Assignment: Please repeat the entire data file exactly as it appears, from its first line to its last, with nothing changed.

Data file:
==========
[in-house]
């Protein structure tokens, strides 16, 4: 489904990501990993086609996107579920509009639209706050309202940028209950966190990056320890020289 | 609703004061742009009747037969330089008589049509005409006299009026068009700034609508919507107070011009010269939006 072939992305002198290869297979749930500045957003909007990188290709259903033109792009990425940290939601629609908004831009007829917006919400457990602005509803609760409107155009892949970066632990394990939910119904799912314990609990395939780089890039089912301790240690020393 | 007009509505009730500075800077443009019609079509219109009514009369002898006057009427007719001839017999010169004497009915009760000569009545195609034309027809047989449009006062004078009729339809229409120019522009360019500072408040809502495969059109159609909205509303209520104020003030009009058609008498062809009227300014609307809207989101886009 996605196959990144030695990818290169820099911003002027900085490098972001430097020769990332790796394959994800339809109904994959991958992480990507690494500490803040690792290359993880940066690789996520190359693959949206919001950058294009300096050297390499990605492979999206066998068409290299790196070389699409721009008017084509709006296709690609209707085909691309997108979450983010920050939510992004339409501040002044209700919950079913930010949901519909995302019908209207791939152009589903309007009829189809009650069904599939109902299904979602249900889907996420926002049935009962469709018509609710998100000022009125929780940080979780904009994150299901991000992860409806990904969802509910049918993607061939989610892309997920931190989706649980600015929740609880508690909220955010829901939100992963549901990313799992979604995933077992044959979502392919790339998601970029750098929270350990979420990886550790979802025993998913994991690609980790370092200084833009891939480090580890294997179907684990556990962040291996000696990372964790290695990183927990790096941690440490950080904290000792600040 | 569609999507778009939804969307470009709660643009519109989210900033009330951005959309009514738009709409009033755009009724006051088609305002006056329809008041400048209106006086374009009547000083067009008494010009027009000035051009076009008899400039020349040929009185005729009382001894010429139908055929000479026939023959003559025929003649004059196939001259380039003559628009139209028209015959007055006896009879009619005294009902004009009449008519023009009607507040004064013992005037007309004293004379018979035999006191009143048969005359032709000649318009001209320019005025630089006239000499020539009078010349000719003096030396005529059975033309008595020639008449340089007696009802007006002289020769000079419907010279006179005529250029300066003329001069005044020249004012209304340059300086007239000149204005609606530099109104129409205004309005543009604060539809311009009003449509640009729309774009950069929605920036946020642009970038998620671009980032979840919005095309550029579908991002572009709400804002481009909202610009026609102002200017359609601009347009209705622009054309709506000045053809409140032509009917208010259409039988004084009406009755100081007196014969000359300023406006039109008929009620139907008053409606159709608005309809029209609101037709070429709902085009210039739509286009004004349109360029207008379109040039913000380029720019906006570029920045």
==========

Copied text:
[in-house]
């Protein structure tokens, strides 16, 4: 489904990501990993086609996107579920509009639209706050309202940028209950966190990056320890020289 | 609703004061742009009747037969330089008589049509005409006299009026068009700034609508919507107070011009010269939006 072939992305002198290869297979749930500045957003909007990188290709259903033109792009990425940290939601629609908004831009007829917006919400457990602005509803609760409107155009892949970066632990394990939910119904799912314990609990395939780089890039089912301790240690020393 | 007009509505009730500075800077443009019609079509219109009514009369002898006057009427007719001839017999010169004497009915009760000569009545195609034309027809047989449009006062004078009729339809229409120019522009360019500072408040809502495969059109159609909205509303209520104020003030009009058609008498062809009227300014609307809207989101886009 996605196959990144030695990818290169820099911003002027900085490098972001430097020769990332790796394959994800339809109904994959991958992480990507690494500490803040690792290359993880940066690789996520190359693959949206919001950058294009300096050297390499990605492979999206066998068409290299790196070389699409721009008017084509709006296709690609209707085909691309997108979450983010920050939510992004339409501040002044209700919950079913930010949901519909995302019908209207791939152009589903309007009829189809009650069904599939109902299904979602249900889907996420926002049935009962469709018509609710998100000022009125929780940080979780904009994150299901991000992860409806990904969802509910049918993607061939989610892309997920931190989706649980600015929740609880508690909220955010829901939100992963549901990313799992979604995933077992044959979502392919790339998601970029750098929270350990979420990886550790979802025993998913994991690609980790370092200084833009891939480090580890294997179907684990556990962040291996000696990372964790290695990183927990790096941690440490950080904290000792600040 | 569609999507778009939804969307470009709660643009519109989210900033009330951005959309009514738009709409009033755009009724006051088609305002006056329809008041400048209106006086374009009547000083067009008494010009027009000035051009076009008899400039020349040929009185005729009382001894010429139908055929000479026939023959003559025929003649004059196939001259380039003559628009139209028209015959007055006896009879009619005294009902004009009449008519023009009607507040004064013992005037007309004293004379018979035999006191009143048969005359032709000649318009001209320019005025630089006239000499020539009078010349000719003096030396005529059975033309008595020639008449340089007696009802007006002289020769000079419907010279006179005529250029300066003329001069005044020249004012209304340059300086007239000149204005609606530099109104129409205004309005543009604060539809311009009003449509640009729309774009950069929605920036946020642009970038998620671009980032979840919005095309550029579908991002572009709400804002481009909202610009026609102002200017359609601009347009209705622009054309709506000045053809409140032509009917208010259409039988004084009406009755100081007196014969000359300023406006039109008929009620139907008053409606159709608005309809029209609101037709070429709902085009210039739509286009004004349109360029207008379109040039913000380029720019906006570029920045």